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by Genna Kohlhardt
I grew up and went to school in Colorado and Idaho, states not known for their diversity, especially in the late ‘90s and early 2000s. Before the age of 23, I personally knew by name one black person. One. His name was Brandon.
When I moved to Washington, D.C., in my late 20s, into a predominately African American neighborhood, I couldn’t leave my apartment for the first few days without noticing, really consciously noting, every black person I saw. Not because they were a person but because they were a black person. I had never lived anywhere where a person of color wasn’t the person of color. So it wasn’t until my late 20s that I learned there is a difference between a weave and relaxed hair, or that skin lightener is a thing, or that “urban fiction” exists. It wasn’t until my late 20s that I had really considered race, considered how someone’s race might affect their being in the world.
I was in D.C. when a grand jury in Ferguson, Missouri, chose not to indict Darren Wilson for the killing of Michael Brown. Shortly after, Claudia Rankine’s critically acclaimed Citizen came out. Reading Citizen, I felt something safe seep from me. A large portion of the book is made up of lyric essays in response to racist cultural moments, like when Danish tennis star Caroline Wozniacki shoved towels down the front of her top and the back of her skirt to impersonate Serena Williams. Interspersed through-out is a personal narrative built from everyday experiences of racism.
The whole book is written in second person. These things happen to you. Some are accidental, some not: a friend perpetually mixes up your name with that of her black housekeeper, a therapist you make an appointment with screams “get away from my house” when you show up at her door. Rankine’s “you” is powerful because she places the effects of modern racism in her reader’s body. For example, in this excerpt, she describes the feeling after a colleague complains that the dean is making them hire a person of color “when there are so many good writers out there”:
When you arrive in your driveway and turn off the car, you remain behind the wheel another ten minutes. You fear the night is being locked in and coded on a cellular level and want time to function as a power wash. Sitting there staring at the closed garage door you are reminded that a friend once told you there exists the medical term—John Henryism—for people exposed to stresses stemming from racism. They achieve themselves to death trying to dodge the buildup of erasure.
While some of the experiences in Citizen seem slight, their cumulative effect is traumatic. I felt exhausted after reading it. But it is more complicated than that. Certainly, Citizen opened up a space in me to start (really, just start) to comprehend what a black person’s experience of race might be like, but it also showed me an ugly image of myself. As a white woman, I saw myself in some of the ignorant things said to the protagonist.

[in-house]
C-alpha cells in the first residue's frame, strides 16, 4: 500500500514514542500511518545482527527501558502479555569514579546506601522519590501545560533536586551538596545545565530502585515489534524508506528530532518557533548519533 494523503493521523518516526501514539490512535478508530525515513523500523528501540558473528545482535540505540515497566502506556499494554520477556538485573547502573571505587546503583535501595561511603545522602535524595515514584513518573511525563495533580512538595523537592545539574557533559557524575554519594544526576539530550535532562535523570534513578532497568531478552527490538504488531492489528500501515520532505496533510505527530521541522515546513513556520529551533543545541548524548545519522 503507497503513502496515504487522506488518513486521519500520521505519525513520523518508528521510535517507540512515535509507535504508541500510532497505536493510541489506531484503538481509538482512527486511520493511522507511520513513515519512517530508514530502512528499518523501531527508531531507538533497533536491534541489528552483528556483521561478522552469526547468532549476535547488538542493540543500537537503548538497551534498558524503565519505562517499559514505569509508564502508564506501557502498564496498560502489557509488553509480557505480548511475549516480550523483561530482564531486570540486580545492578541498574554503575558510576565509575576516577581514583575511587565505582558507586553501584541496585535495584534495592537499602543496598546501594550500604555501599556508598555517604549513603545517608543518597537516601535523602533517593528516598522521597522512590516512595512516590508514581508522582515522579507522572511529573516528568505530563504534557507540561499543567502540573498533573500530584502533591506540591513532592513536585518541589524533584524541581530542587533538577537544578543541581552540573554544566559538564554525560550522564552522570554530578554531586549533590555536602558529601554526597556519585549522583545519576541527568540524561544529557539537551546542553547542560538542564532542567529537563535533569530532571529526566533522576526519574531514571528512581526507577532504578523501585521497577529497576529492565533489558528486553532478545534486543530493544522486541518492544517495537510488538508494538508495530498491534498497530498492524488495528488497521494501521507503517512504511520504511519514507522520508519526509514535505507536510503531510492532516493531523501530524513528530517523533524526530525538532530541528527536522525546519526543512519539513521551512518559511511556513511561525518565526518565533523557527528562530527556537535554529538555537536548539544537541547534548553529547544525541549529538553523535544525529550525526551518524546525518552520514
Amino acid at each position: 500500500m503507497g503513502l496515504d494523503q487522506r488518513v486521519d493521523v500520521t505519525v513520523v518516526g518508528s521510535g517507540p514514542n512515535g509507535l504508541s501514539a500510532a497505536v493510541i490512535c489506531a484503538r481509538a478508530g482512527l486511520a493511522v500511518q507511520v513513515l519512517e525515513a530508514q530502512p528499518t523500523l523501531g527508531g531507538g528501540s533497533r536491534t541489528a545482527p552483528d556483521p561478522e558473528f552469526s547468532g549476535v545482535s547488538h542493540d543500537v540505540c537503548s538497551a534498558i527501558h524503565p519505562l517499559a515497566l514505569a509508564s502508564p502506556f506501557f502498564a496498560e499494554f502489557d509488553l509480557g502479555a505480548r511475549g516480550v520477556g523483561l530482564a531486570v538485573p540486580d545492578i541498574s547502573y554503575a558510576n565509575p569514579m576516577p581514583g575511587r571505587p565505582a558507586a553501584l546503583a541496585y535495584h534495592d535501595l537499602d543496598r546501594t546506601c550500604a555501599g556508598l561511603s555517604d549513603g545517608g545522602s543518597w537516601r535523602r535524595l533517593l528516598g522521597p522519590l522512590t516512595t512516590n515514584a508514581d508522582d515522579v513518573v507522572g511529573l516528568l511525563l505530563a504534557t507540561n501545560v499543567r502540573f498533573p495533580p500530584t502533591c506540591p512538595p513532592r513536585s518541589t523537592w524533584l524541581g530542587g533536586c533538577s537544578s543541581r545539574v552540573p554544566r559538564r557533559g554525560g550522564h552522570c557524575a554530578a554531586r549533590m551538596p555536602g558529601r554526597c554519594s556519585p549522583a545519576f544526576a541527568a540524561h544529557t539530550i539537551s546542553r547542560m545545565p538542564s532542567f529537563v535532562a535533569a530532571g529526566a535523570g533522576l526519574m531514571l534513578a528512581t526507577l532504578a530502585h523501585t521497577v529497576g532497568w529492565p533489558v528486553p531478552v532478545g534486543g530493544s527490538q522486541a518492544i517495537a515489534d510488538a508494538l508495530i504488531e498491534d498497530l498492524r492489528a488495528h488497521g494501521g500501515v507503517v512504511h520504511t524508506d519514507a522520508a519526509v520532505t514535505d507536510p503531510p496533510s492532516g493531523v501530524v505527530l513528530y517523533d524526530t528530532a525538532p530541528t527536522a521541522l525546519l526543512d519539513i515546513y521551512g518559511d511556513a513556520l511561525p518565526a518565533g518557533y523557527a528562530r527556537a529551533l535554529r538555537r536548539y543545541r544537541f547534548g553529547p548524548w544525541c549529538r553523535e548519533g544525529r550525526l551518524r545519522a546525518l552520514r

In one particularly hideous moment, I was reading Citizen on the bus while thinking the group of teens that had just got on was really obnoxious. What I was actually thinking, though, was, “Wow, those black kids are loud.” Writing this now, I feel intense shame (and I should). I imagine this shame is common among Rankine’s white readers. We like to read books about lynching and feel good about how evolved we are. One of Rankine’s powers is that she reveals the lie.
Junot Diaz said, “If you want to make a human being into a monster, deny them, at the cultural level, any reflection of themselves.” I think he is right, but I also believe the opposite is true. If you want to make yourself into a monster, only read your own narrative. One of the most vital things literature does for us is to expand our empathy, to make us hear voices of people whose lives are different than our own.
I think of this in a very physical way; no other art form forces you to recite the words of another in your own head. Reading is a deeply intimate act. Nothing breaches the gap between self and other quite that way, and books like Citizen do double the work. They act like two way mirrors, simultaneously gifting us the experience of someone else’s life while making us look differently at our own.
This post is part of our annual Lit Matters series, in which writers and readers express why supporting and elevating literary arts—the mission of Lighthouse Writers Workshop— is important to them. If you agree, consider supporting Lighthouse on Colorado Gives Day. Mark your calendar for December 8 or schedule your gift now. Thank you!
Genna Kohlhardt is the program assistant at Lighthouse. She holds an MFA in poetry from Boise State University and is the founder and editor of Goodmorning Menagerie, a chapbook press for poetry and translation and has her own work in Fact-Simile, H_NGM_N, and Strange Machine.